Statement from Food & Water Watch Executive Director Wenonah Hauter
Washington, D.C. — “In a letter sent today to Representative Robert Aderholt, Chairman of the House Subcommittee on Agriculture, Rural Development, Food and Drug Administration, and Related Agencies Appropriations, Food & Water Watch set the record straight on the shortages of inspection personnel being encountered by USDA’s Food Safety and Inspection Service (FSIS).
“After finally making some progress on long-standing problems with inspection staffing for U.S. meat, poultry, and egg products facilities in FY 2012, FSIS embarked on a policy not to hire permanent inspectors to fill vacancies, but instead to hire temporary inspectors to fill the positions. This was based on the agency’s plan to drastically change the way inspection is conducted in poultry slaughter plants. The agency had thought it could proceed with implementation of this new inspection system in FY 2013, but because of food and worker safety and animal welfare concerns that have been raised about the new inspection system, the rule has yet to be finalized by the Obama Administration.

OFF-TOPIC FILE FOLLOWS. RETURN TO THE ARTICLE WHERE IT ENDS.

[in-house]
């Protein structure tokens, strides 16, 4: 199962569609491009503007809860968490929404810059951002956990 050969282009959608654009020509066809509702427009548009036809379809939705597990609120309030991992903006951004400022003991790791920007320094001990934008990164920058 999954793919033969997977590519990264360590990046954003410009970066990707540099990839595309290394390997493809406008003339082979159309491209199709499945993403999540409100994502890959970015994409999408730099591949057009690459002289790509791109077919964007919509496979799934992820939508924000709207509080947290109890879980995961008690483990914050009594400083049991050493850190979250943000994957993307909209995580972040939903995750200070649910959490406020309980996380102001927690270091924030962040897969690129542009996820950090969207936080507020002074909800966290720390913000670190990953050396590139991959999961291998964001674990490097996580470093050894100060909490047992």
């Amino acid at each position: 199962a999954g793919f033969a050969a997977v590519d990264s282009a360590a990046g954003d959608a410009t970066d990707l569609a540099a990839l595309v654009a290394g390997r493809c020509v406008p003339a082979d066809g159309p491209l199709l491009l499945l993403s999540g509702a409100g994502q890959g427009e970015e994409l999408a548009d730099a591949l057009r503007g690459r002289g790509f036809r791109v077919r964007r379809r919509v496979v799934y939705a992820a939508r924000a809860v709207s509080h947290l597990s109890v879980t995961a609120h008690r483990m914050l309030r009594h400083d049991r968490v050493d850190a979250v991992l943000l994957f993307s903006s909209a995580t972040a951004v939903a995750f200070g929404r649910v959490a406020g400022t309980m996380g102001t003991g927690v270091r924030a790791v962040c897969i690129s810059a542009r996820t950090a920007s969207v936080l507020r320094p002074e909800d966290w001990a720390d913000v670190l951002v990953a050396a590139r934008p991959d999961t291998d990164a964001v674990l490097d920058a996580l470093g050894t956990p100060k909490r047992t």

“The agency has encountered difficulty in attracting candidates to take the ‘temporary inspector’ positions because of their limited duration and because the jobs do not come with the same benefits and rights given to permanent federal employees. As a consequence, the vacancy rates have increased across the country. Coverage of this problem by the New York Times in February has triggered controversy, as FSIS tries to claim that there is not a problem with vacancies.
“But the letter sent to Chairman Aderholt demonstrates that the agency cannot pretend that it did not know what was occurring with staffing, laying out evidence from the agency’s own budget documents and correspondence from FSIS officials to the National Joint Council of Food Inspection Local Unions. While testifying before the Chairman Aderholt’s subcommittee last week, FSIS officials tried to compare the search for temporary inspectors to deploying substitute teachers. But the documents we cite in our letter show how inaccurate that comparison is. Hiring 200 ‘substitutes’ is inadequate for over 800 vacant positions and puts the public safety at risk.”